17. 4 out of 5

    Ivan

    I’m not the biggest fan of Godin’s style of writing nor his overuse of “impact” (especially in this book), but I quite enjoyed this book. One sign of a good book is how often you’re left pondering long after you’ve put it down, and this book did just that time and again.

  18. 4 out of 5

    Adam Ashton

    Felt like a bit of “best of Seth”, blending linchpin + your turn + the dip into something new

  19. 4 out of 5

    Kyle

    If you are a creative person you need to read this book. This book along with @ThisIsSethsBlog's other books I've read have reshaped how I think about my creative work. If you are a creative person you need to read this book. This book along with @ThisIsSethsBlog's other books I've read have reshaped how I think about my creative work.

  20. 5 out of 5

    Ian Mccausland

    Seth has a way of expelling ideas that I've read elsewhere in a easy digestible way. Seth has a way of expelling ideas that I've read elsewhere in a easy digestible way.

  21. 4 out of 5

    Marion Hill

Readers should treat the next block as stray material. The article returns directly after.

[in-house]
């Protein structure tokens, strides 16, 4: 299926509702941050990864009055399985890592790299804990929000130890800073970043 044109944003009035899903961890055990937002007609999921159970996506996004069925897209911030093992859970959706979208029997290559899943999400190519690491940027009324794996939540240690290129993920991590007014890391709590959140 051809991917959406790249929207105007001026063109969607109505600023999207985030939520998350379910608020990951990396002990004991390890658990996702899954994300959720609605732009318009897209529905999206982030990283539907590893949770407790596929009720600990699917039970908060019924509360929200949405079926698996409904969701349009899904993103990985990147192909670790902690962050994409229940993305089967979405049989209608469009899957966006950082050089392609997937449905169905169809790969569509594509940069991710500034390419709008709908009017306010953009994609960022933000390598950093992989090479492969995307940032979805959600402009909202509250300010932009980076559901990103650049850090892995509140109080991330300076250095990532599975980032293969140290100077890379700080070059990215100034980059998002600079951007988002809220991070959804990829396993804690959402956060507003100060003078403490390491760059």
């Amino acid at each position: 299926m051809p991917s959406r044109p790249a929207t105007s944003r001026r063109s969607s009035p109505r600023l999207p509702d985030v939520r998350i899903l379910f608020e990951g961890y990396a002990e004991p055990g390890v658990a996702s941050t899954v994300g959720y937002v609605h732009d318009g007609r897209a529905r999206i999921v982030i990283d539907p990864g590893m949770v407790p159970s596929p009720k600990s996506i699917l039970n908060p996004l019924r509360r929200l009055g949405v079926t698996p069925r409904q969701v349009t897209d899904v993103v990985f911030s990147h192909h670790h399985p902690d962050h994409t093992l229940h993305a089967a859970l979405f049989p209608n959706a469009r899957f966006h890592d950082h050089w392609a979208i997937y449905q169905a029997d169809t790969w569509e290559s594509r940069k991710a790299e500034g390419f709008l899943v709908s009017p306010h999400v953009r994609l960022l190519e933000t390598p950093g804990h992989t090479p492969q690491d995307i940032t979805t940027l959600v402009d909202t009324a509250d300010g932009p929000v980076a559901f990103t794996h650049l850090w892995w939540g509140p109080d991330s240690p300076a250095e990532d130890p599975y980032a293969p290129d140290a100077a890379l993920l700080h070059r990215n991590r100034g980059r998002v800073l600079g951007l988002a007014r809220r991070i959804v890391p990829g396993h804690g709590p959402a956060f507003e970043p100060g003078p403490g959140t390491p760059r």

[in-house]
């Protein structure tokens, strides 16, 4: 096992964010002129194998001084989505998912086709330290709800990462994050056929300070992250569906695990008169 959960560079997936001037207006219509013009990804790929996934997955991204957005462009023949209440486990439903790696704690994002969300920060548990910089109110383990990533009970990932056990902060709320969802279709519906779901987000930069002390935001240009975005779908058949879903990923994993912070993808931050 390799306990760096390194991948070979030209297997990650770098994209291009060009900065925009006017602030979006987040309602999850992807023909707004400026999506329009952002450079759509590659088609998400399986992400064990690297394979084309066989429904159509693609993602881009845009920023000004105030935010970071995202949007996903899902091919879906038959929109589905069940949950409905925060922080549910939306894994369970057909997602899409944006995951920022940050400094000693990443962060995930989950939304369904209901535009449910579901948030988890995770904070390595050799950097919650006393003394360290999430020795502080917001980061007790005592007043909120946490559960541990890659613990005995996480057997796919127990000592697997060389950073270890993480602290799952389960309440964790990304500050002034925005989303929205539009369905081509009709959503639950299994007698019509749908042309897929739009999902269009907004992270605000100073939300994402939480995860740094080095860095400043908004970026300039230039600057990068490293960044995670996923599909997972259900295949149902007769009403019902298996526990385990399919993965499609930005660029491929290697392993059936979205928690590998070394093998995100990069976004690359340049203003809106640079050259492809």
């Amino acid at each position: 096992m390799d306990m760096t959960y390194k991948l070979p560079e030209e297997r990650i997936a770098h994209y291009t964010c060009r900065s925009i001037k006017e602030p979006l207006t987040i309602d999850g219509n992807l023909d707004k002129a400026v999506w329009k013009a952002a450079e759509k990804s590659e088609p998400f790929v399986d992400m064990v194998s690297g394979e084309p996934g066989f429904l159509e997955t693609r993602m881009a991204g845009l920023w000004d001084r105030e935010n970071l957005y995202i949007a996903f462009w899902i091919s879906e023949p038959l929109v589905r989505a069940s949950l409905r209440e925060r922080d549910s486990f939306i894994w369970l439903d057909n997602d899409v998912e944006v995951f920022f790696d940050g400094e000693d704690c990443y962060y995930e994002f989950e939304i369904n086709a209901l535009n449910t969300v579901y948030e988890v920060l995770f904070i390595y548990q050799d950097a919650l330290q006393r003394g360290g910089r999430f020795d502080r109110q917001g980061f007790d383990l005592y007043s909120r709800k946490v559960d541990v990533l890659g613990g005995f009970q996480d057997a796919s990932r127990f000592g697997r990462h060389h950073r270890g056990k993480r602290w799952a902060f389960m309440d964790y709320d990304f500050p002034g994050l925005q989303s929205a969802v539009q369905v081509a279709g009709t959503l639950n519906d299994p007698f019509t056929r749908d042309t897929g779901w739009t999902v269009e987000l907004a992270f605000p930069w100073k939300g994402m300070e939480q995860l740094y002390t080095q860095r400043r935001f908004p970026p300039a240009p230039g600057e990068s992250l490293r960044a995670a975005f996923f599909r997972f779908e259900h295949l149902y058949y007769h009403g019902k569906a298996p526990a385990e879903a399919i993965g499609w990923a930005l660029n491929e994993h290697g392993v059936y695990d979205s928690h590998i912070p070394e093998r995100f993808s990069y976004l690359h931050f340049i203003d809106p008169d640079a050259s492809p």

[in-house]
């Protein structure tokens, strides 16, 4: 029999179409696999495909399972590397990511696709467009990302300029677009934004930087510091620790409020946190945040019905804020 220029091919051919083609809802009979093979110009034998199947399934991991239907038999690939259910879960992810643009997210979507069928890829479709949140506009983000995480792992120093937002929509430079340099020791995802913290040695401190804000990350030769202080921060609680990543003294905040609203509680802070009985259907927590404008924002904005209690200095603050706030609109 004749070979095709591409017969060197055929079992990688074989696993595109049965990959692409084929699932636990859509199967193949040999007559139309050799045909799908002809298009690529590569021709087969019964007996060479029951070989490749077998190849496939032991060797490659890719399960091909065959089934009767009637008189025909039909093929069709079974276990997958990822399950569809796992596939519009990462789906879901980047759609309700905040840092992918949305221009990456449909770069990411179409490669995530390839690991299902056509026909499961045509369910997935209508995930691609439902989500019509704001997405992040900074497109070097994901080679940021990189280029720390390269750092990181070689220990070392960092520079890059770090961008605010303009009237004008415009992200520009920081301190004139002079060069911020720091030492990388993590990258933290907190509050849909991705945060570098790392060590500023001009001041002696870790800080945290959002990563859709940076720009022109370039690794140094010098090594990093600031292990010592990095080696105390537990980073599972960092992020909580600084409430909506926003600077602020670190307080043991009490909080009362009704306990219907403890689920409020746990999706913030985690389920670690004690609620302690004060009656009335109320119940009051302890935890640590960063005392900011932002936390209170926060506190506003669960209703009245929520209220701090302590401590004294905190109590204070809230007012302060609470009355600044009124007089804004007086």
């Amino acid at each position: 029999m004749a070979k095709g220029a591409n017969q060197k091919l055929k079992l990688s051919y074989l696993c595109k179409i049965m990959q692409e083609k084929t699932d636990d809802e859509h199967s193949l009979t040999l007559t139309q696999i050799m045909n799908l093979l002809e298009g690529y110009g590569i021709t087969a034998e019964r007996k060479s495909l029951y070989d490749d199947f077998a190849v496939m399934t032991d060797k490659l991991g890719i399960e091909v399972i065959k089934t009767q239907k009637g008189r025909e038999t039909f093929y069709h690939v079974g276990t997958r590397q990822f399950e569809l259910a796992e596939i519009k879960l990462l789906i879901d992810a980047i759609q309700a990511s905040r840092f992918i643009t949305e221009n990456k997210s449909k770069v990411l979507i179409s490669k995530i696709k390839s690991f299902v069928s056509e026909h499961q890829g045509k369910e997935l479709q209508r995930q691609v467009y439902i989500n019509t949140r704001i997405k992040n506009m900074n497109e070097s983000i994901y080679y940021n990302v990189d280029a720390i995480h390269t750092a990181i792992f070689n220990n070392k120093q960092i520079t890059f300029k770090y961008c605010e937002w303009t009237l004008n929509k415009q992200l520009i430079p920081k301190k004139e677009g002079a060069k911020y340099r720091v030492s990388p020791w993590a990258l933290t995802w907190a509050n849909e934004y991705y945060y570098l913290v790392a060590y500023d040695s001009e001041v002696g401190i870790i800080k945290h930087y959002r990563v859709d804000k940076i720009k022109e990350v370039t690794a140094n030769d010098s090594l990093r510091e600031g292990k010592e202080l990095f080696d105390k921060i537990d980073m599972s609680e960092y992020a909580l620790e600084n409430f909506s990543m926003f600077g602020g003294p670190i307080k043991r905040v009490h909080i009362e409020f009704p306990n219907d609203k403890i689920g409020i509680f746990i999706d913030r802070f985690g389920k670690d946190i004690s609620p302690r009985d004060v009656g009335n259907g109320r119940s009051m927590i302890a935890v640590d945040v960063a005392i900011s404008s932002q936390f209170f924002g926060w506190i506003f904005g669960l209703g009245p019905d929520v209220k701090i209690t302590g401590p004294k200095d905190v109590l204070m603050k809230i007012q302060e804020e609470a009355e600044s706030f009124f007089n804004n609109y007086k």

Seth Godin is becoming one of my favorite public thinkers. I read his blog daily and listen to his podcast, Akimbo, as often I can.  Also, I have read several of his books like Tribes, Permission Marketing, and This Is Marketing.  He's had a pulse on the business world for over three decades. His latest book, The Practice: Shipping Creative Work tackles how creatives can trust themselves to ship their work to the public. Also, the theme of the book is how artists should focus on the process more Seth Godin is becoming one of my favorite public thinkers. I read his blog daily and listen to his podcast, Akimbo, as often I can.  Also, I have read several of his books like Tribes, Permission Marketing, and This Is Marketing.  He's had a pulse on the business world for over three decades. His latest book, The Practice: Shipping Creative Work tackles how creatives can trust themselves to ship their work to the public. Also, the theme of the book is how artists should focus on the process more than the outcome. We focus more on the outcome and if our creative work does not become "a hit" with the public right away it is seen a failure.  Godin is making a strong case to creatives to change that mindset.  And this quote early in the book hits home: "Focusing solely on outcomes forces us to make choices that are banal, short-term, or selfish. It takes our focus away from the journey and encourages us to give up too early. Focusing on outcomes at the expense of process is a shortcut that will destroy your work." Amen Seth.  However, we live in outcome-oriented world and people latch onto what we have deemed successful by the culture. Godin drives home the point throughout the book that the outcome is beyond our control, and finding joy in the work is the real satisfaction. The Practice is broken into eight sections with headings: Trust Your Self, Generous, The Professional, Intent, No Such Thing As Writer's Block, Make Assertions, Earn Your Skills, & Seek Out Constraints.  Each section drills home that particular subtitle through blog post style entries.  Nothing complicated, but I found a lot of wisdom throughout the book.  I will admit that some of it gets repetitive. I would recommend The Practice to anyone who desired to be creative and have let resistance and the opinions of others keep them from writing that book, drawing that painting, or playing that musical instrument. Godin's words will comfort and challenge you to pursue that creative project that you have been always wanting to do.